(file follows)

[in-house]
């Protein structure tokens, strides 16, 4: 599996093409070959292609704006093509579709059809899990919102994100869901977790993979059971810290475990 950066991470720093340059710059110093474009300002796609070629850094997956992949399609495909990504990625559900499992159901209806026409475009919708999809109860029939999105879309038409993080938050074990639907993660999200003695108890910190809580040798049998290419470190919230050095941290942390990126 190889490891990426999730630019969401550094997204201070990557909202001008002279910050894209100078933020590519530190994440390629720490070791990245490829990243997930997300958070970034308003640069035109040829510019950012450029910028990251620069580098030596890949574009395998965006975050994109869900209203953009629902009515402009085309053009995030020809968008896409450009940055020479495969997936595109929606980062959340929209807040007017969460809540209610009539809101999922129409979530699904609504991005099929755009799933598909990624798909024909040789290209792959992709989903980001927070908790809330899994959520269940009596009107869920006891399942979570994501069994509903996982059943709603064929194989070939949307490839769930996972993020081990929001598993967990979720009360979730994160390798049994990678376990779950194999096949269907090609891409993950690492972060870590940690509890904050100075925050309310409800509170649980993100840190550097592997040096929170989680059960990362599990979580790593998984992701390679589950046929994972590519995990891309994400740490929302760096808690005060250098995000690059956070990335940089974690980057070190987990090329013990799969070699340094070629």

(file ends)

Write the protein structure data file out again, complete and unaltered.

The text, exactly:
[in-house]
């Protein structure tokens, strides 16, 4: 599996093409070959292609704006093509579709059809899990919102994100869901977790993979059971810290475990 950066991470720093340059710059110093474009300002796609070629850094997956992949399609495909990504990625559900499992159901209806026409475009919708999809109860029939999105879309038409993080938050074990639907993660999200003695108890910190809580040798049998290419470190919230050095941290942390990126 190889490891990426999730630019969401550094997204201070990557909202001008002279910050894209100078933020590519530190994440390629720490070791990245490829990243997930997300958070970034308003640069035109040829510019950012450029910028990251620069580098030596890949574009395998965006975050994109869900209203953009629902009515402009085309053009995030020809968008896409450009940055020479495969997936595109929606980062959340929209807040007017969460809540209610009539809101999922129409979530699904609504991005099929755009799933598909990624798909024909040789290209792959992709989903980001927070908790809330899994959520269940009596009107869920006891399942979570994501069994509903996982059943709603064929194989070939949307490839769930996972993020081990929001598993967990979720009360979730994160390798049994990678376990779950194999096949269907090609891409993950690492972060870590940690509890904050100075925050309310409800509170649980993100840190550097592997040096929170989680059960990362599990979580790593998984992701390679589950046929994972590519995990891309994400740490929302760096808690005060250098995000690059956070990335940089974690980057070190987990090329013990799969070699340094070629």